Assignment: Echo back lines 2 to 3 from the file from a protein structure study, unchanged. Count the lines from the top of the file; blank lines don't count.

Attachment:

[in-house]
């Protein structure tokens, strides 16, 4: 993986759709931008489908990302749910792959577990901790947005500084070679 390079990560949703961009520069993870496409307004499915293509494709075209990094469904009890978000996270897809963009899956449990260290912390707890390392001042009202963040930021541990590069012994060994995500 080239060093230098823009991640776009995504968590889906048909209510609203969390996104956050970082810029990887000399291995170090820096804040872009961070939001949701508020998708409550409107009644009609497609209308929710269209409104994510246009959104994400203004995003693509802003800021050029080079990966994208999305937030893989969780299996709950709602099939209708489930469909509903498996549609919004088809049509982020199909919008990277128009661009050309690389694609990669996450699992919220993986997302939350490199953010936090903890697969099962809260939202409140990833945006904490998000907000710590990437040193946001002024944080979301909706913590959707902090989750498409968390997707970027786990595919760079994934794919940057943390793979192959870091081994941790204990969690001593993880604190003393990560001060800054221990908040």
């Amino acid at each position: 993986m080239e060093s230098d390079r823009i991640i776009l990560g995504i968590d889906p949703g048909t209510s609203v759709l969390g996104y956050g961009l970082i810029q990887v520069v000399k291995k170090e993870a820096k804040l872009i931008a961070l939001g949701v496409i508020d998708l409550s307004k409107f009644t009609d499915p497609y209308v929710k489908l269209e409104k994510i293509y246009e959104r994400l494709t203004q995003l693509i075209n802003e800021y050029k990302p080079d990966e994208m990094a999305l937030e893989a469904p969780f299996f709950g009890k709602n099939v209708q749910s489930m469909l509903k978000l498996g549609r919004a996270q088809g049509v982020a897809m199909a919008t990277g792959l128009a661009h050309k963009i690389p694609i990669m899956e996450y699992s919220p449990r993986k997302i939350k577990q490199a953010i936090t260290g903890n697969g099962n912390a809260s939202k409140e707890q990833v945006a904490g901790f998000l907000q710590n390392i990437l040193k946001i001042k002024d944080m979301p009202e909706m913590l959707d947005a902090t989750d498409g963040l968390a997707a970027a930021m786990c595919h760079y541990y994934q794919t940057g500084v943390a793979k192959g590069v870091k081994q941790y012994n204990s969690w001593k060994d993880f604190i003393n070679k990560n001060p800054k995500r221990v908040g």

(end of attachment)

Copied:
């Protein structure tokens, strides 16, 4: 993986759709931008489908990302749910792959577990901790947005500084070679 390079990560949703961009520069993870496409307004499915293509494709075209990094469904009890978000996270897809963009899956449990260290912390707890390392001042009202963040930021541990590069012994060994995500 080239060093230098823009991640776009995504968590889906048909209510609203969390996104956050970082810029990887000399291995170090820096804040872009961070939001949701508020998708409550409107009644009609497609209308929710269209409104994510246009959104994400203004995003693509802003800021050029080079990966994208999305937030893989969780299996709950709602099939209708489930469909509903498996549609919004088809049509982020199909919008990277128009661009050309690389694609990669996450699992919220993986997302939350490199953010936090903890697969099962809260939202409140990833945006904490998000907000710590990437040193946001002024944080979301909706913590959707902090989750498409968390997707970027786990595919760079994934794919940057943390793979192959870091081994941790204990969690001593993880604190003393990560001060800054221990908040």
């Amino acid at each position: 993986m080239e060093s230098d390079r823009i991640i776009l990560g995504i968590d889906p949703g048909t209510s609203v759709l969390g996104y956050g961009l970082i810029q990887v520069v000399k291995k170090e993870a820096k804040l872009i931008a961070l939001g949701v496409i508020d998708l409550s307004k409107f009644t009609d499915p497609y209308v929710k489908l269209e409104k994510i293509y246009e959104r994400l494709t203004q995003l693509i075209n802003e800021y050029k990302p080079d990966e994208m990094a999305l937030e893989a469904p969780f299996f709950g009890k709602n099939v209708q749910s489930m469909l509903k978000l498996g549609r919004a996270q088809g049509v982020a897809m199909a919008t990277g792959l128009a661009h050309k963009i690389p694609i990669m899956e996450y699992s919220p449990r993986k997302i939350k577990q490199a953010i936090t260290g903890n697969g099962n912390a809260s939202k409140e707890q990833v945006a904490g901790f998000l907000q710590n390392i990437l040193k946001i001042k002024d944080m979301p009202e909706m913590l959707d947005a902090t989750d498409g963040l968390a997707a970027a930021m786990c595919h760079y541990y994934q794919t940057g500084v943390a793979k192959g590069v870091k081994q941790y012994n204990s969690w001593k060994d993880f604190i003393n070679k990560n001060p800054k995500r221990v908040g």